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Personal and Institutional Vitality & The Clinician’s Potential for Publishing

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Presentation on theme: "Personal and Institutional Vitality & The Clinician’s Potential for Publishing"— Presentation transcript:

1 Personal and Institutional Vitality & The Clinician’s Potential for Publishing

2 Introduction Do your have certain characteristics that are predictive of your future as a publishing clinician? Does your workplace have the characteristics that support such a future

3 Purpose This workshop will help you identify the personal and workplace characteristics that are supportive and predictive of future publishing and compare these to research findings.

4 Objectives You will understand the personal and workplace characteristics that support academic and clinical publishing You will assess you levels of creativity and vitality that support your participation in publishing You will assess your personal and workplace vitality characteristic and compare the results to research You will be able to discuss where to go from here

5 ‘ Reading maketh a full man, conference a ready man and writing an exact man.’ Francis Bacon

6 What are the Benefits? Writing and publishing are both ‘egoistic’ and altruistic. (Schein, Farndon, & Fingerhut, 2003) ‘ Authorship of any sort is a fantastic indulgence of the ego’ John Kenneth Galbraith Published clinicians are respected by their peers, and benefit from professional respectability

7 Cyclic Rewards ‘the universal object of men of letters is reputation’ John Adams ‘the more you write the greater will be your reputation, which in turn makes you attractive to people of reputation across the world. The international professional contacts which develop increase your perspective and ability to publish...’ (Schein, Farndon, & Fingerhut, 2003, p. 5)

8 Why should You Write ‘you don’t write because you want to say something; you writ because you’ve something to say’ Scot Fitzgerald You write to share your findings, experiences and thoughts with the clinical community The main purpose of professional publishing is to disseminate knowledge

9 Who Publishes ‘A small group of highly productive scholars generate a disproportionately large number of entries to the literature of any given discipline’ (Samson, G. E., M. E. Graue, T. Weinstein, & H. J. Walberg1984 p.311) These individuals have characteristics and experiences that they believe contribute to their high level of productivity m=isch&tbnid=ou6enku4fs4IBM:&imgrefurl= burden.html&docid=-FSv- fT86ThLaM&imgurl= 70&ei=LDp9UtmtOZPGkQezt4CoCA&zoom=1&iact=hc&vpx=452&vpy=133&dur=156&hovh=136&hovw=1 00&tx=110&ty=59&page=8&tbnh=136&tbnw=100&ndsp=32&ved=1t:429,r:37,s:200,i:115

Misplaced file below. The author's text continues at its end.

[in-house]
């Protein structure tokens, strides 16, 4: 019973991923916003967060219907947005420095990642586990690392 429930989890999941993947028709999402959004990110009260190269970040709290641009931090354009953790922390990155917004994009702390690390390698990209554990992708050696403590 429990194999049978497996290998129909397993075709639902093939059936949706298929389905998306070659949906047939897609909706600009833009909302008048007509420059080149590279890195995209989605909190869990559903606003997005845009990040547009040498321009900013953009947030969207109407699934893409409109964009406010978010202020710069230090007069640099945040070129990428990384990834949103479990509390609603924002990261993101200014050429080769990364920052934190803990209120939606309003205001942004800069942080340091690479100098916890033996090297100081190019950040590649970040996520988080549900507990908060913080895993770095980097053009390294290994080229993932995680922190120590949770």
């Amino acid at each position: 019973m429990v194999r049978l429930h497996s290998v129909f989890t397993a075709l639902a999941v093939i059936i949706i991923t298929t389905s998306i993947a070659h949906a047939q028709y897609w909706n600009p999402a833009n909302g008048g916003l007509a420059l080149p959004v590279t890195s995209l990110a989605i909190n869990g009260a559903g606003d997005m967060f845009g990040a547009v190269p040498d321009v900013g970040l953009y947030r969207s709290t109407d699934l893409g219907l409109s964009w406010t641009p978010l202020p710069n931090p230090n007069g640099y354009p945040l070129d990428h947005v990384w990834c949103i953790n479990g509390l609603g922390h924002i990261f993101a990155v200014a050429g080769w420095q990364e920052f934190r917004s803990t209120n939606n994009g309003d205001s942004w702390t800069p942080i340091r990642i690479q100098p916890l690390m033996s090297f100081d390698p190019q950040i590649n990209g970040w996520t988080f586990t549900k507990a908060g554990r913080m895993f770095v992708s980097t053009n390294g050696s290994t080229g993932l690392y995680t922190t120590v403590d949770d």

10 Characteristics shared by Highly Productive Clinical Publishers and the Environments in which They Work Creativity Do you value creativity? Vitality Individual Environment Vested Interest Goal directed

11 Creativity 1. Creative people have a great deal of physical energy, but they're also often quiet and at rest. 2. Creative people tend to be smart yet naive at the same time. 3. Creative people combine playfulness and discipline, or responsibility and irresponsibility. 4.Creative people alternate between imagination and fantasy, and a rooted sense of reality. 5. Creative people tend to be both extroverted and introverted. 6. Creative people are humble and proud at the same time. 7. Creative people, to an extent, escape rigid gender role stereotyping. 8. Creative people are both rebellious and conservative. 9.Most creative people are very passionate about their work, yet they can be extremely objective about it as well. 10. Creative people's openness and sensitivity often exposes them to suffering and pain, yet also to a great deal of enjoyment. (Csikszentmihalyi, 1996)

12 Creativity Discovery Break

13 Vitality A vital person is someone who infectiously energize those with whom they come in contact; their aliveness and spirit are expressed in personal productivity and activity (Peterson and Seligman, 2004). A vital institution infectiously energize it work force because of its aliveness and spirit communicated through a vision, goals, and support and interest in its people as the life- blood of its existence

14 Personal Vitality Assessment

15 Vested Interest in Publishing Interest in contributing to knowledge Facilitating promotion in clinical or academic rank Enhancing personal prestige Fulfilling a sense of scholarly obligation

16 Goal Directed ‘Few scholars write only when “inspired”; goal setting and the “habit of writing” are required for sustained levels of productivity” (Schein, Farndon, & Fingerhut, 2003) functions-goal-directed-persistence-strategy/